A DNS Flood Attack is a type of Denial of Service (DoS) attack where an overwhelmingly large number of requests are sent to a DNS server in order to overload it, this ultimately prevents legitimate requests from being able to be processed which may make users unable to access the websites or services of the domain names managed by the target server.
This type of attack is typically performed by many thousands of compromised devices all over the world making up part of large botnets running on anything from personal computers, servers, as well as IoT devices like home security cameras. Due to the variety of attacking client locations, this type of attack can be particularly hard to prevent as the malicious requests are hard to distinguish from legitimate requests.
DNS Flood Attacks can affect network providers, website owners, as well as end-users & customers.
Network Providers - The network providers operating the DNS servers which are under attack are the first to be affected, they are the ones who need to process the incoming requests and determine which ones should be responded to or which ones should be blocked. Providers under attack need to have enough resources to withstand these attacks until they stop.
Website Owners - Website owners and service providers (like VoIP or gaming servers) which are either the target of the attack or using the same DNS provider which is under attack may have their services inaccessible to customers and users until the attacks have been mitigated. This could result in loss of sales and increased support for existing users unable to access their resources.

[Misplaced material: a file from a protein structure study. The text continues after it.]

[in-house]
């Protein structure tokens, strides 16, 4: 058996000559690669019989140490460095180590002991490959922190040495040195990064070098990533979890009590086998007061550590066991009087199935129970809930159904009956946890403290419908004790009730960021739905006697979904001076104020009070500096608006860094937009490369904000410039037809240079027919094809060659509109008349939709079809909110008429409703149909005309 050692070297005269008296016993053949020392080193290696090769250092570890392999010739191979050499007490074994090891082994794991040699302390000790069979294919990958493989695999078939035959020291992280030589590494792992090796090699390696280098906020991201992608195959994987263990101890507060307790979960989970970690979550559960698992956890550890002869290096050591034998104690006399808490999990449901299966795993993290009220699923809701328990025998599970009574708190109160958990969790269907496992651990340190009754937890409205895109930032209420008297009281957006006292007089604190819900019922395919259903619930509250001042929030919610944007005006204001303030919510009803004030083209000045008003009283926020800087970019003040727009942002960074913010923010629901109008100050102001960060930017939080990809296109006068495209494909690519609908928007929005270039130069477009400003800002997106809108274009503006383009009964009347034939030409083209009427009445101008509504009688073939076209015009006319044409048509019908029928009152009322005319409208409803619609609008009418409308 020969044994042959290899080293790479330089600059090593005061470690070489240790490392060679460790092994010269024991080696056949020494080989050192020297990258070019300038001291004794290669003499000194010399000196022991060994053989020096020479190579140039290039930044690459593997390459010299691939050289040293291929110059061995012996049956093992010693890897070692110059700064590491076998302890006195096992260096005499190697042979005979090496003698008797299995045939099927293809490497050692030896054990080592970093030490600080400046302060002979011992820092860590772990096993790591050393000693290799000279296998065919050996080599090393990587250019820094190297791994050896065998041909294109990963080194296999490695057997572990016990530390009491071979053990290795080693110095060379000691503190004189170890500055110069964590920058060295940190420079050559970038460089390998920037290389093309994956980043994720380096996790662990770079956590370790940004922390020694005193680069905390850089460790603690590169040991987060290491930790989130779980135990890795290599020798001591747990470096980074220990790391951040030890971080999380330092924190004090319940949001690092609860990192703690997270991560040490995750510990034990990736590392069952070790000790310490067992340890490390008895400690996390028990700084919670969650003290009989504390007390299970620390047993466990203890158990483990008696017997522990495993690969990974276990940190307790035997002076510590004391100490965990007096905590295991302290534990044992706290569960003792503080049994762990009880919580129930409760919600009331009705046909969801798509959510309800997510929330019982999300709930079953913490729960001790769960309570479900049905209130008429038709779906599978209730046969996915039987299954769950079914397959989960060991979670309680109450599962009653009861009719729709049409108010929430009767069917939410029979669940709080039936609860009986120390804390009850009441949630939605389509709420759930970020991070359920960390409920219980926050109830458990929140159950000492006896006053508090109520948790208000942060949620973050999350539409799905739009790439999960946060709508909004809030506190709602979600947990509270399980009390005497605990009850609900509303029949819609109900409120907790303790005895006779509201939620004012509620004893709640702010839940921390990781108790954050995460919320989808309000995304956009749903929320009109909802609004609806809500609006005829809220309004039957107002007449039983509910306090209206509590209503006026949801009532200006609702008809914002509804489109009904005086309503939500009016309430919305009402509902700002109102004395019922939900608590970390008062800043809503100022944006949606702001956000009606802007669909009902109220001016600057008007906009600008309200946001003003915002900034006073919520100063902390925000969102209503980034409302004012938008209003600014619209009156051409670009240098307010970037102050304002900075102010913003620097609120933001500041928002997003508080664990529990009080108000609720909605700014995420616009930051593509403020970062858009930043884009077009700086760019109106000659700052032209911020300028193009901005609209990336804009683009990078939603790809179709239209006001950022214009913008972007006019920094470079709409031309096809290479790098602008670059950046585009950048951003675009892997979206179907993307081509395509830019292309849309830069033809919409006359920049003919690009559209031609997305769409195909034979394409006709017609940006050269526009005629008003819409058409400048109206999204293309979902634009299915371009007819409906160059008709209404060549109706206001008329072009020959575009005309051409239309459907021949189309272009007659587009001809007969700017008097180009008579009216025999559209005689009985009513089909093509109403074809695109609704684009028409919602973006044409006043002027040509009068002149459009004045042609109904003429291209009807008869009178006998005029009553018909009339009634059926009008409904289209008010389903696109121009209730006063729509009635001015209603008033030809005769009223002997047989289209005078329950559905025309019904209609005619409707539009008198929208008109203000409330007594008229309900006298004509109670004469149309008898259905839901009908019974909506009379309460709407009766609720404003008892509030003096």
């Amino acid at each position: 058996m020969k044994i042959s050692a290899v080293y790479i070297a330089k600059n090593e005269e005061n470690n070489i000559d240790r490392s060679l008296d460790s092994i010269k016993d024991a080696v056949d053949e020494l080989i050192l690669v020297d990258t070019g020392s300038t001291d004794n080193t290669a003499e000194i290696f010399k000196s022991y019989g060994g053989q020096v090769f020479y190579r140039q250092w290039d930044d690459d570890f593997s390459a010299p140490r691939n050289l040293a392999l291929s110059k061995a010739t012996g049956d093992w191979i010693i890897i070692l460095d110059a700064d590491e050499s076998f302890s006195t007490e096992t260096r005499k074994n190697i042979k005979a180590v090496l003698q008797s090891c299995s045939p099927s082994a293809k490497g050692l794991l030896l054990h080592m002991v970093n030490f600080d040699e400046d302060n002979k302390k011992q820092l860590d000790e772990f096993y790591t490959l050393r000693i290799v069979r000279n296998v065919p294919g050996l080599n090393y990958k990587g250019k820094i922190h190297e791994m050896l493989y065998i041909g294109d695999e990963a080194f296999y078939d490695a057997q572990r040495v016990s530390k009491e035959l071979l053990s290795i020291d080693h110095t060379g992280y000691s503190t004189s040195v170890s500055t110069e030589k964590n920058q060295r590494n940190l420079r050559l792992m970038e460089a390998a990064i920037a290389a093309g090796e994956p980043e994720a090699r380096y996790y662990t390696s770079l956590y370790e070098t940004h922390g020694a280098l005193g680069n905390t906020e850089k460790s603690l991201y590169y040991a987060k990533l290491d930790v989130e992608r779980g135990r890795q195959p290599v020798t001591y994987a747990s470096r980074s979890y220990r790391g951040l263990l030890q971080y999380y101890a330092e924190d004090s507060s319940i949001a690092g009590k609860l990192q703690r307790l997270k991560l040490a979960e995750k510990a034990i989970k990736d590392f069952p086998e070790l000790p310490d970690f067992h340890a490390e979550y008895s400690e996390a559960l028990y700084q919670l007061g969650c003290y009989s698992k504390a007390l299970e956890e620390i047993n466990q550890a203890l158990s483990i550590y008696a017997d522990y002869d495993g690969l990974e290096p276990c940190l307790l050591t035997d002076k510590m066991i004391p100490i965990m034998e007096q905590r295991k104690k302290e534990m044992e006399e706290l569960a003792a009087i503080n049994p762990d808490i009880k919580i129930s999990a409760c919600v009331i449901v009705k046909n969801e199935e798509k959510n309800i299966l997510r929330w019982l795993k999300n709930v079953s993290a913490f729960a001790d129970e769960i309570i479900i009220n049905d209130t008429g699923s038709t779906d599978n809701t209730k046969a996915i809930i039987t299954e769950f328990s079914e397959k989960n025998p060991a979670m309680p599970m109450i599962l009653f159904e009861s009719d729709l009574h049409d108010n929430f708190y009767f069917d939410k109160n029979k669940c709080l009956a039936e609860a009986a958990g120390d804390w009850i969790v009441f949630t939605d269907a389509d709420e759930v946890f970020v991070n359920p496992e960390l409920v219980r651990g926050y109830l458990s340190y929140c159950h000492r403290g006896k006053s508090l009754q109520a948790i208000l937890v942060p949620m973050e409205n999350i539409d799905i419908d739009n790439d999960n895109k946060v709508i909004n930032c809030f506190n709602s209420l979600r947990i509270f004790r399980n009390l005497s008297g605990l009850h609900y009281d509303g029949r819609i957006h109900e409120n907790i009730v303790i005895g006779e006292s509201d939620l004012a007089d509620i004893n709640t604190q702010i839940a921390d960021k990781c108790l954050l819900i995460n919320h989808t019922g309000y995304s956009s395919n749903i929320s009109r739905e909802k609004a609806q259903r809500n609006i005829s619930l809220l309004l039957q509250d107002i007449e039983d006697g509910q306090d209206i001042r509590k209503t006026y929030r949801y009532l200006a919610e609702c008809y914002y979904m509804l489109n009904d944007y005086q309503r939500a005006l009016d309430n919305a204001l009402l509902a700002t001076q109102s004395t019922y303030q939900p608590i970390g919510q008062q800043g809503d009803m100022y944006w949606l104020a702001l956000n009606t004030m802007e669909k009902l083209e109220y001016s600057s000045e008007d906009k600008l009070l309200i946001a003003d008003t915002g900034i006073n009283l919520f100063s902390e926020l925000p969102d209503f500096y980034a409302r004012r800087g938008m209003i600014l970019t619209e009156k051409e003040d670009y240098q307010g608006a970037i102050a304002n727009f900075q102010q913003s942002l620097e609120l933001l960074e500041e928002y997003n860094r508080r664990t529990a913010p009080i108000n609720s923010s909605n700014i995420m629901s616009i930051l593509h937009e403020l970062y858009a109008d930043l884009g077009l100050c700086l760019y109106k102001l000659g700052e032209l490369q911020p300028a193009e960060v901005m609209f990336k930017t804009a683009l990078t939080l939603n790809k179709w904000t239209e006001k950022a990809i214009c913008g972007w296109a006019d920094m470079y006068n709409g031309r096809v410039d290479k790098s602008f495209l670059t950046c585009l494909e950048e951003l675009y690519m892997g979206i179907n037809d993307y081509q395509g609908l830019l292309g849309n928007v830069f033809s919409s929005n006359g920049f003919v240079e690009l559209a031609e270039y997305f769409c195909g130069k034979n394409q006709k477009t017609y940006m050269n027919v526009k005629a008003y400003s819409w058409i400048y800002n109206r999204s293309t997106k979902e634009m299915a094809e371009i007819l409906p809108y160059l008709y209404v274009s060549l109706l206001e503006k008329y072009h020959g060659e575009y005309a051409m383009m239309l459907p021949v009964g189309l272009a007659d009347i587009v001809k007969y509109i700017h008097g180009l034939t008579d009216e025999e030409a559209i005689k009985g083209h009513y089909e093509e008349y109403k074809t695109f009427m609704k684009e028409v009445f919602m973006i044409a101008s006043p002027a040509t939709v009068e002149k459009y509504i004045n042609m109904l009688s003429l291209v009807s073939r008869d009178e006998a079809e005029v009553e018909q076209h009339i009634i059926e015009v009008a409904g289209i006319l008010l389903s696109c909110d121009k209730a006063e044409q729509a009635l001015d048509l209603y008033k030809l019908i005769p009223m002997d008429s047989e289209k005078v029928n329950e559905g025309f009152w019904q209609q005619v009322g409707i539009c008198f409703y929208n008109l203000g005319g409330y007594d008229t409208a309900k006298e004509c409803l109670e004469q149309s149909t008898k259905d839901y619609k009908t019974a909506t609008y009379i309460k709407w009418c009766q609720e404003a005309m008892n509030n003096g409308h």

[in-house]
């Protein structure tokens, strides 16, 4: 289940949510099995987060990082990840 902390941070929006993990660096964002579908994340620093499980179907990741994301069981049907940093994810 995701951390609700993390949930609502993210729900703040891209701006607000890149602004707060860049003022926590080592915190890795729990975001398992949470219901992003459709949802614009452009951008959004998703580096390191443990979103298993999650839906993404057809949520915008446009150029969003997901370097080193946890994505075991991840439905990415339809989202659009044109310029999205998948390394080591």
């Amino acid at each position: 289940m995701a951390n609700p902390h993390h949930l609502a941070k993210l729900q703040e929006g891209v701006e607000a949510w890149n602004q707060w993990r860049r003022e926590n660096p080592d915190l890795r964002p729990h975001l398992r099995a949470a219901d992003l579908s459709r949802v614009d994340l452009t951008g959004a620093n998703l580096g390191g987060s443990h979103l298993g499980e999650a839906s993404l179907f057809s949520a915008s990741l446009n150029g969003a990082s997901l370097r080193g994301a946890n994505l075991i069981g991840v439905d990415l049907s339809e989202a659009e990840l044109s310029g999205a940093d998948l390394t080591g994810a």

Users & Customers - End users and customers of websites or services may be unable to access these services until the attacks have been mitigated.
A DNS Flood is performed by sending normal DNS requests to a server in huge quantities all at once. This is hard to do from a single source as it can be easily detected and mitigated so typically occurs from launching a coordinated attack from a large botnet of compromised devices located all around the world.
Detecting a DNS Flood attack can be quite tricky to do as it is very hard to distinguish the difference between real and malicious requests. It could be easy to at first think that if requests spike above the ordinary then maybe a DNS flood attack is underway, but this could also just be the result of a viral marketing campaign taking place.
It can be very difficult to stop a DNS flood as it is hard to separate good requests from the bad. Ultimately, the DNS servers responsible for handling the traffic need to have enough resources to absorb all the traffic, monitor and analyze it for signs of abuse and block requests in real time.